by Keith Lowe
New York: St. Martin's Press, 2012. 400.
. $30.00. ISBN: 1250000203
In Savage Continent, Lowe brings us back to end of the Second World War, a time when most of Europe was almost literally in a state of anarchy, civil society and civilization itself seeming to have collapsed.
Lowe, author the very well-received Inferno - the Devastation of Hamburg 1943, divides his work into four parts, each of which furthers his methodical examinaton of the desperate state of Europe in the aftermath of the war, and how this affected the emergence of the new post-war order.
In the first part, “Legacy of War”, Lowe looks at the effects of the war on the physical environment and its costs in lives and the displacement of millions. This, in turn, sparked hunger and even famine that lingered into post-war years, and a general moral collapse, as desperate people did whatever they could to survive.
There follows “Vengeance”, as, amidst the virtual absence of civil government, people liberated from the Nazi tyranny, former slave laborers, and former concentration camp inmates, as well as Allied troops of all nations, sought to settle scores with "enemy" civilians, “collaborators”, prisoners-of-war, displaced persons, and minorities.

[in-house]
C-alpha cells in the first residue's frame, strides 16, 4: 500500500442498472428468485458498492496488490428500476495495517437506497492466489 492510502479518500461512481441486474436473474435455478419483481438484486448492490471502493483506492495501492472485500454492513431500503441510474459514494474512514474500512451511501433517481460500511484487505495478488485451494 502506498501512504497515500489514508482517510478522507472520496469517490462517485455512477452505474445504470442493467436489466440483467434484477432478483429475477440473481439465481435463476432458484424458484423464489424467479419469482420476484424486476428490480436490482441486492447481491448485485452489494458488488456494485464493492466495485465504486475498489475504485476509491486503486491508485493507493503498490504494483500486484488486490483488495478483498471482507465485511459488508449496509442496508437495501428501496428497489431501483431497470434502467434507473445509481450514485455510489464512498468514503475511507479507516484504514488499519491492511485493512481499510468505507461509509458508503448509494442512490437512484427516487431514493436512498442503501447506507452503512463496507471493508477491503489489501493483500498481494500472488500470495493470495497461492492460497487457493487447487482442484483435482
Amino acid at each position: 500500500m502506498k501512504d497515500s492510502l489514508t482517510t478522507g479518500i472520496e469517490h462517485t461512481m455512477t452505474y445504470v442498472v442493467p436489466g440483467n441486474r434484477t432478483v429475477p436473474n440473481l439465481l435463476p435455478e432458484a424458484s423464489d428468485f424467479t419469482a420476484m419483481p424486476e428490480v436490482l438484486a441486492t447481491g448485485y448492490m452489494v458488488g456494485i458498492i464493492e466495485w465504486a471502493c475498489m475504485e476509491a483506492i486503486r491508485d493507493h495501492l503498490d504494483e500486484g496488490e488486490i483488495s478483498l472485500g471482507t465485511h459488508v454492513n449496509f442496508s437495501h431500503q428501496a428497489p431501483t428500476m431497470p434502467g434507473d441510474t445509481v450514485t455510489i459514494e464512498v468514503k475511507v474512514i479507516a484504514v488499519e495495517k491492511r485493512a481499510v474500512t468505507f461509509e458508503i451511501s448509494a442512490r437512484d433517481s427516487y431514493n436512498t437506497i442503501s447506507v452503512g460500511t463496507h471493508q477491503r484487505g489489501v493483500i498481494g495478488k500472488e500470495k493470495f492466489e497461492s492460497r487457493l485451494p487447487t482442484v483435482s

This disorganized violence was followed in some areas by systematic “Ethnic Cleansing”, as minorities were driven out or merely massacred in many areas, and that by “Civil War” in several countries, muted in some, such as France or Italy, but overt in others, such as Greece, and in some others insurgencies that lingered for many years, helping set the stage for the “Cold War” and European political life for the next forty years.
A deep and thought-provoking work, Savage Continent reminds us of a time in European history that everyone prefers to forget. It is essential reading for not only for those interested in the Second World War, but also for an understanding of the Cold War, and the problem of history and memory.